There are knives that cut, and then there are knives that glide through food and down through generations as beloved heirlooms. E. Warther & Son deals only in the latter.
Passionate about their kitchen knives and their home-grown legacy, Warther uses only American-made steel, and puts it through the traditional paces of nine hand polishes before it’s considered ready to sell. Known for their handsome birch handles and wonderfully distinctive ‘spotting’ finish, these are hard knives that hold their edge. And this is a legacy with inbuilt sustainability and timeless appeal - Warther are still sharpening knives bought from them in the 1920’s.
But there’s more to Warther Knives than just being a sturdy and useful cutting implement. Warther believes there’s no reason why kitchen tools shouldn’t look at beautiful as the rest of the room. This is reflected in the obvious sense of pride and passion brought to the fore of an operation rooted in art, rather than business. The makers of Warther knives are artists in their own right, personally invested in the outcome of each creation. The knives are born from hands, they pass through hands thirty-two times during the course of their design. Each knife has importance, a storied past and a long future.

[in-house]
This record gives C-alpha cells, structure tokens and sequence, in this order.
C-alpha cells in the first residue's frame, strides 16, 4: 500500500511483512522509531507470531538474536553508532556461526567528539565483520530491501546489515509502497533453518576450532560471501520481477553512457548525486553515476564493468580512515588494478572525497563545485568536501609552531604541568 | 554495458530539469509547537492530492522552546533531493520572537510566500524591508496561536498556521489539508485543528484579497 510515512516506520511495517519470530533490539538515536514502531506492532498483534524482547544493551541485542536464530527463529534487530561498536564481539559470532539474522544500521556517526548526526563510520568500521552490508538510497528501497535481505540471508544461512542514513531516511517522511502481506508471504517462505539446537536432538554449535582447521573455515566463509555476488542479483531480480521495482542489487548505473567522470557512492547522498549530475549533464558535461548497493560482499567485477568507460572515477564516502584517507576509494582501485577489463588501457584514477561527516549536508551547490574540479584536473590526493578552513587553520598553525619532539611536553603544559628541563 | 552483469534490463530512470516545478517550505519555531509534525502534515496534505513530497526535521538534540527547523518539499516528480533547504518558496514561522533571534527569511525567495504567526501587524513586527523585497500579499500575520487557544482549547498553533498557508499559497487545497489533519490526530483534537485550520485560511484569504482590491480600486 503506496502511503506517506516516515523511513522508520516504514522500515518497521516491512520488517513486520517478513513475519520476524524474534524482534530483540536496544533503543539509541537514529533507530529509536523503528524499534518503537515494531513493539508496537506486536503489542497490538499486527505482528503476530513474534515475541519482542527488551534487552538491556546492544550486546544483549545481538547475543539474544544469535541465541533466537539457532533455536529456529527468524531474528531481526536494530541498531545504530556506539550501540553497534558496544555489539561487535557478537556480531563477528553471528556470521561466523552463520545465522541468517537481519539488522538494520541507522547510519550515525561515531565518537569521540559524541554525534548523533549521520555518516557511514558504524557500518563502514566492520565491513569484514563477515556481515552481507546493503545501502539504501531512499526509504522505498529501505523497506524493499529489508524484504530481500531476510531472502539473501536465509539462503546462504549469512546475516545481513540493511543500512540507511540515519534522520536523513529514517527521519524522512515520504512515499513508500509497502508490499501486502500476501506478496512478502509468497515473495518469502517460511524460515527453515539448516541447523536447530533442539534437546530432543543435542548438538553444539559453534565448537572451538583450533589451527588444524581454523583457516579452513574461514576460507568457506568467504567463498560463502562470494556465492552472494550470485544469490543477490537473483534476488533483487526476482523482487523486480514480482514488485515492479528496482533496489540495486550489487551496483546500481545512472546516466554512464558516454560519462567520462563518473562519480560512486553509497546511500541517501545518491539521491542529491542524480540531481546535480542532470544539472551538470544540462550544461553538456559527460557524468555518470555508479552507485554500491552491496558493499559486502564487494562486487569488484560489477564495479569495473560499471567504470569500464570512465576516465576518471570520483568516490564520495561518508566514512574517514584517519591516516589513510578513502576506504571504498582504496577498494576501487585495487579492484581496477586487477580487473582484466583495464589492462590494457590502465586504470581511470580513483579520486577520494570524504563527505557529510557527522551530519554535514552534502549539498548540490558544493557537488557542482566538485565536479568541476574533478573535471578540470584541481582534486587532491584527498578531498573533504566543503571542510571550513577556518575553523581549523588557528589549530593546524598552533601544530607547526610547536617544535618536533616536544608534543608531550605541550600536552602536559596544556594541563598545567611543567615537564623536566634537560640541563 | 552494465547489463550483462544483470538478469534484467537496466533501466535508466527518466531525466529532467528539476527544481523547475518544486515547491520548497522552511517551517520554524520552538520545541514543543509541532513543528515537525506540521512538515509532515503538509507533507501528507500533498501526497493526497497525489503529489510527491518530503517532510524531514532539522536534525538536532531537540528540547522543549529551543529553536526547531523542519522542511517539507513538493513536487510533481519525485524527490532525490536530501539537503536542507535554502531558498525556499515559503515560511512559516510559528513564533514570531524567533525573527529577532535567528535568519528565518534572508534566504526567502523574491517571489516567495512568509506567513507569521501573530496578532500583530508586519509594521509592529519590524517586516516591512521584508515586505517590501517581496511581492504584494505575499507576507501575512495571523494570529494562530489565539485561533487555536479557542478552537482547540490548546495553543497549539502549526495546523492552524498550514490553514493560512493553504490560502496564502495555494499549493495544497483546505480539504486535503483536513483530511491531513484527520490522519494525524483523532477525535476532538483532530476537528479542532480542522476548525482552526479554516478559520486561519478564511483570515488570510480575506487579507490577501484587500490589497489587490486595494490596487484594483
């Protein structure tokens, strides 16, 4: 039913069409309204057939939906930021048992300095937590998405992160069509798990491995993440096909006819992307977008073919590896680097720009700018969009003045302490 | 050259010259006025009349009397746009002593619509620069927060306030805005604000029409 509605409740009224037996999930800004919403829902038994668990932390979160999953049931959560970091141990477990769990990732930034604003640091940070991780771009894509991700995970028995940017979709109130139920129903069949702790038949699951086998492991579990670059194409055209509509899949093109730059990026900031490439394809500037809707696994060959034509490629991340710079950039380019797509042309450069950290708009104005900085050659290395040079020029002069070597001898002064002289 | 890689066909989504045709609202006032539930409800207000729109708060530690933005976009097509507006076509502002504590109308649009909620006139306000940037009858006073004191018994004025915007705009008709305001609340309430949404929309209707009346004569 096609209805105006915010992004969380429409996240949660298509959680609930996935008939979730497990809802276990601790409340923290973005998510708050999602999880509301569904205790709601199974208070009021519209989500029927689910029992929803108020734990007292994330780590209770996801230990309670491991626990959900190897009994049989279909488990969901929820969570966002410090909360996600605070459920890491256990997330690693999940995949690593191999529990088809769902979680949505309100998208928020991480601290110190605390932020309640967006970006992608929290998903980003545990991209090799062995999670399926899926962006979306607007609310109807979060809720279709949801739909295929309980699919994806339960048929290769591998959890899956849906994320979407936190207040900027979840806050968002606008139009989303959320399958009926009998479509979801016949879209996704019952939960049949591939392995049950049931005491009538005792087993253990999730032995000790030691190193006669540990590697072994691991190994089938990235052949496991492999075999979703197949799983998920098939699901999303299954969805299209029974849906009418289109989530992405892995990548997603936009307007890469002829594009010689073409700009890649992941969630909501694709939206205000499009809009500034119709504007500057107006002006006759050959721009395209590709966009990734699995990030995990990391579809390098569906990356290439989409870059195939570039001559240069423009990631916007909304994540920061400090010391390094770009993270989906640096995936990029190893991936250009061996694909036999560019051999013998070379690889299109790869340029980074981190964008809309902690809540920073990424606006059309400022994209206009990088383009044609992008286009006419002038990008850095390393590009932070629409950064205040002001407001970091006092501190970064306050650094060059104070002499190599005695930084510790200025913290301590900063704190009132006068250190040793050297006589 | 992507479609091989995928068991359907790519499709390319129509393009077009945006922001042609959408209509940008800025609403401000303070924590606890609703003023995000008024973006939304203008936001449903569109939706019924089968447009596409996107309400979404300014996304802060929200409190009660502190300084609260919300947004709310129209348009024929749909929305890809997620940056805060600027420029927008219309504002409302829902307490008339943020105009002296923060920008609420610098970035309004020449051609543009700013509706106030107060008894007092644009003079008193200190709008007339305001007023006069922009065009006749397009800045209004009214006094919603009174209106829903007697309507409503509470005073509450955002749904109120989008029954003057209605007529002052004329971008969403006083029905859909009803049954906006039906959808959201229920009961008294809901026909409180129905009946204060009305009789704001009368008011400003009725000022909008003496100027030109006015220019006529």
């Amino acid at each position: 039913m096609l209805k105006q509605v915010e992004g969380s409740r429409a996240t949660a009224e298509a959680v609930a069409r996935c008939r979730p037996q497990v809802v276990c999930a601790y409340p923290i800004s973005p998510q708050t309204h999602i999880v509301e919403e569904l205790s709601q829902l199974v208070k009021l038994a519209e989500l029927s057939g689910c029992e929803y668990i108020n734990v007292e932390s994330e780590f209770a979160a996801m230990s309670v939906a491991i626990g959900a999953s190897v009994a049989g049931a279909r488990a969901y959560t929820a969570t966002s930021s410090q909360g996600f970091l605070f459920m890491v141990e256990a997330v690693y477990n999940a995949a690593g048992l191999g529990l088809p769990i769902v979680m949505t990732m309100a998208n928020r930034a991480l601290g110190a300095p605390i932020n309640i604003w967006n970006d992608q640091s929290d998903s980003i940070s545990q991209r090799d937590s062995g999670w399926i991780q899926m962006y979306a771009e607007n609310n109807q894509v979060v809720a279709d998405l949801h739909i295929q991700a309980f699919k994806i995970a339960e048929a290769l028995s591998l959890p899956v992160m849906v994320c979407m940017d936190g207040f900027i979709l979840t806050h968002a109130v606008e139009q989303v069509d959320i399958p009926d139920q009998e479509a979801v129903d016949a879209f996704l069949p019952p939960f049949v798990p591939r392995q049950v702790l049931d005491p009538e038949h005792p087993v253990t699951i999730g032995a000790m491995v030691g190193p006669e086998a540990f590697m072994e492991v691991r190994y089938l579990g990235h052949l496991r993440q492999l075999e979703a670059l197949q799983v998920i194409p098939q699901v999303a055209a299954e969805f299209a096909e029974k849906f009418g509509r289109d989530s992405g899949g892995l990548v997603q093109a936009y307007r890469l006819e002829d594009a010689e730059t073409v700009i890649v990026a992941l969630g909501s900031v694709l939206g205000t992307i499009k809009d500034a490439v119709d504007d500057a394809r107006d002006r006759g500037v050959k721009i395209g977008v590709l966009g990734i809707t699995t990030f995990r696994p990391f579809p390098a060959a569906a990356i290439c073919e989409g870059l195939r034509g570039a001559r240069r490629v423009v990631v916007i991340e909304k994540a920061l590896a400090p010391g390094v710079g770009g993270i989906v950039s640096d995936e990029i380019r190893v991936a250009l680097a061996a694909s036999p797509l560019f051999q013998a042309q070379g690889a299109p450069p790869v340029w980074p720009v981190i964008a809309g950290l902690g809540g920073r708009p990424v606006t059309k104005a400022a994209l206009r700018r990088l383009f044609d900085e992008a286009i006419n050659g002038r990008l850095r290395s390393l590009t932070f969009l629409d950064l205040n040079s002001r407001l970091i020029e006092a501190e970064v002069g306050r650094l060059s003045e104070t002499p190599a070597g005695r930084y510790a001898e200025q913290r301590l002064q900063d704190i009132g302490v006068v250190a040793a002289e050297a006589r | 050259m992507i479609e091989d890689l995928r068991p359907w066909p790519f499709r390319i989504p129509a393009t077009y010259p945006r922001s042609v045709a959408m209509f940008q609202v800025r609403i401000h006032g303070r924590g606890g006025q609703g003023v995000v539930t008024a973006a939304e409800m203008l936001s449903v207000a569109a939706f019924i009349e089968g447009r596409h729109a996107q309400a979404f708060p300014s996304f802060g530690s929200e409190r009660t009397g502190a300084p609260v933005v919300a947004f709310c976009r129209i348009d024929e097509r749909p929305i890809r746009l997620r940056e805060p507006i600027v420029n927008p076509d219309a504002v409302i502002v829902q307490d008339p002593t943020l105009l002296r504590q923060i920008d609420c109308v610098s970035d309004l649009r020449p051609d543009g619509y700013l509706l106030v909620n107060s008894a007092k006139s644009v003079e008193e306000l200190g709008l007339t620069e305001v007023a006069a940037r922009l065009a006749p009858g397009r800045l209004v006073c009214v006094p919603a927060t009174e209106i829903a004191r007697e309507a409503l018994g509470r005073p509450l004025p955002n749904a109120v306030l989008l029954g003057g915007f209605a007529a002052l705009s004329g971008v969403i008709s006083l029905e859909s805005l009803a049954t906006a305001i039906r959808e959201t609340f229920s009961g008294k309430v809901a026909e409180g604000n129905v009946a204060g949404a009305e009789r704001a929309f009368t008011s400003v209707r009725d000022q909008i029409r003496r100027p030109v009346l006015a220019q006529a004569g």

These remarkable knives are still made with the same level of craftsmanship that sharpened that first blade back in 1902. And the commitment to a sense of family runs deeper than a surname. Warther truly values the support of the Americans that have been choosing their kitchen tools and handing them down to the future generations since production began. For this they insist on keeping the business domestic, the heritage alive and the perfection of the knives within the hands of skilled local craftsmen. This is a company with proud American origins and a craft to preserve.
The artistic integrity that shines out in the design of Warther Knives. Even the architect and interior designer Frank Lloyd Wright was a fan.